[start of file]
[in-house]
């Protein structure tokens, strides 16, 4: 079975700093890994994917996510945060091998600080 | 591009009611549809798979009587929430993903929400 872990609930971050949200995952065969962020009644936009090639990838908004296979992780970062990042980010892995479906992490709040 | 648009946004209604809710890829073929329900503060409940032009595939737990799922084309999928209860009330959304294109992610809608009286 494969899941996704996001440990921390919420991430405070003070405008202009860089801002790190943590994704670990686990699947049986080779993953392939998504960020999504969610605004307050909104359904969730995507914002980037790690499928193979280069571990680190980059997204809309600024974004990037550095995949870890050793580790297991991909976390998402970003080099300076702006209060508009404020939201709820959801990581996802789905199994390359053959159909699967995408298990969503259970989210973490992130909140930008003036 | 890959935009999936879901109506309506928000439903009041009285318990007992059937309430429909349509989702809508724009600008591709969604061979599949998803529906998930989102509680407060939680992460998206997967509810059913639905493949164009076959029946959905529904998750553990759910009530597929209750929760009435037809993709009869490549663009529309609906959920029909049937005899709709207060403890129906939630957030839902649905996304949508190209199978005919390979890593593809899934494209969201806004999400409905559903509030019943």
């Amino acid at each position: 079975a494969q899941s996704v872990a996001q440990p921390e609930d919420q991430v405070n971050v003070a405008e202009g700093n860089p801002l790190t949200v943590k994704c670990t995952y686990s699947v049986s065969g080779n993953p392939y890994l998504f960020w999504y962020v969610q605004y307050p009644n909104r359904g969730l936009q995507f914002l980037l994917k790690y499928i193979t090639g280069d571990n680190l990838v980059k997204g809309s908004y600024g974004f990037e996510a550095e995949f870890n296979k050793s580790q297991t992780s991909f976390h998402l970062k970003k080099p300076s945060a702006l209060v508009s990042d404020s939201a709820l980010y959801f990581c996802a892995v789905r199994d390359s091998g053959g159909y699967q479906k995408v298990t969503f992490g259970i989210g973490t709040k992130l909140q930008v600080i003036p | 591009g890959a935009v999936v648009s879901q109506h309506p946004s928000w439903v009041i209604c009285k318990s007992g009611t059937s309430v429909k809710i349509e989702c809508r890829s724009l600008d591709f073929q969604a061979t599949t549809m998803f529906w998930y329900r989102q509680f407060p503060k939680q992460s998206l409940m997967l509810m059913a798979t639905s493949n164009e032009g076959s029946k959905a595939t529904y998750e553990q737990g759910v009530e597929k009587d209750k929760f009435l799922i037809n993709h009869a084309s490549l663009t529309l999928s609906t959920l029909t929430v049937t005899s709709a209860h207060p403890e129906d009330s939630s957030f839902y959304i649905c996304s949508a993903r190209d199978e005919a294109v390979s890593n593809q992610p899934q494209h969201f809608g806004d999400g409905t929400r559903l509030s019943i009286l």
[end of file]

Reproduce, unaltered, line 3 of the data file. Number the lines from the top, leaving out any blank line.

């Amino acid at each position: 079975a494969q899941s996704v872990a996001q440990p921390e609930d919420q991430v405070n971050v003070a405008e202009g700093n860089p801002l790190t949200v943590k994704c670990t995952y686990s699947v049986s065969g080779n993953p392939y890994l998504f960020w999504y962020v969610q605004y307050p009644n909104r359904g969730l936009q995507f914002l980037l994917k790690y499928i193979t090639g280069d571990n680190l990838v980059k997204g809309s908004y600024g974004f990037e996510a550095e995949f870890n296979k050793s580790q297991t992780s991909f976390h998402l970062k970003k080099p300076s945060a702006l209060v508009s990042d404020s939201a709820l980010y959801f990581c996802a892995v789905r199994d390359s091998g053959g159909y699967q479906k995408v298990t969503f992490g259970i989210g973490t709040k992130l909140q930008v600080i003036p | 591009g890959a935009v999936v648009s879901q109506h309506p946004s928000w439903v009041i209604c009285k318990s007992g009611t059937s309430v429909k809710i349509e989702c809508r890829s724009l600008d591709f073929q969604a061979t599949t549809m998803f529906w998930y329900r989102q509680f407060p503060k939680q992460s998206l409940m997967l509810m059913a798979t639905s493949n164009e032009g076959s029946k959905a595939t529904y998750e553990q737990g759910v009530e597929k009587d209750k929760f009435l799922i037809n993709h009869a084309s490549l663009t529309l999928s609906t959920l029909t929430v049937t005899s709709a209860h207060p403890e129906d009330s939630s957030f839902y959304i649905c996304s949508a993903r190209d199978e005919a294109v390979s890593n593809q992610p899934q494209h969201f809608g806004d999400g409905t929400r559903l509030s019943i009286l």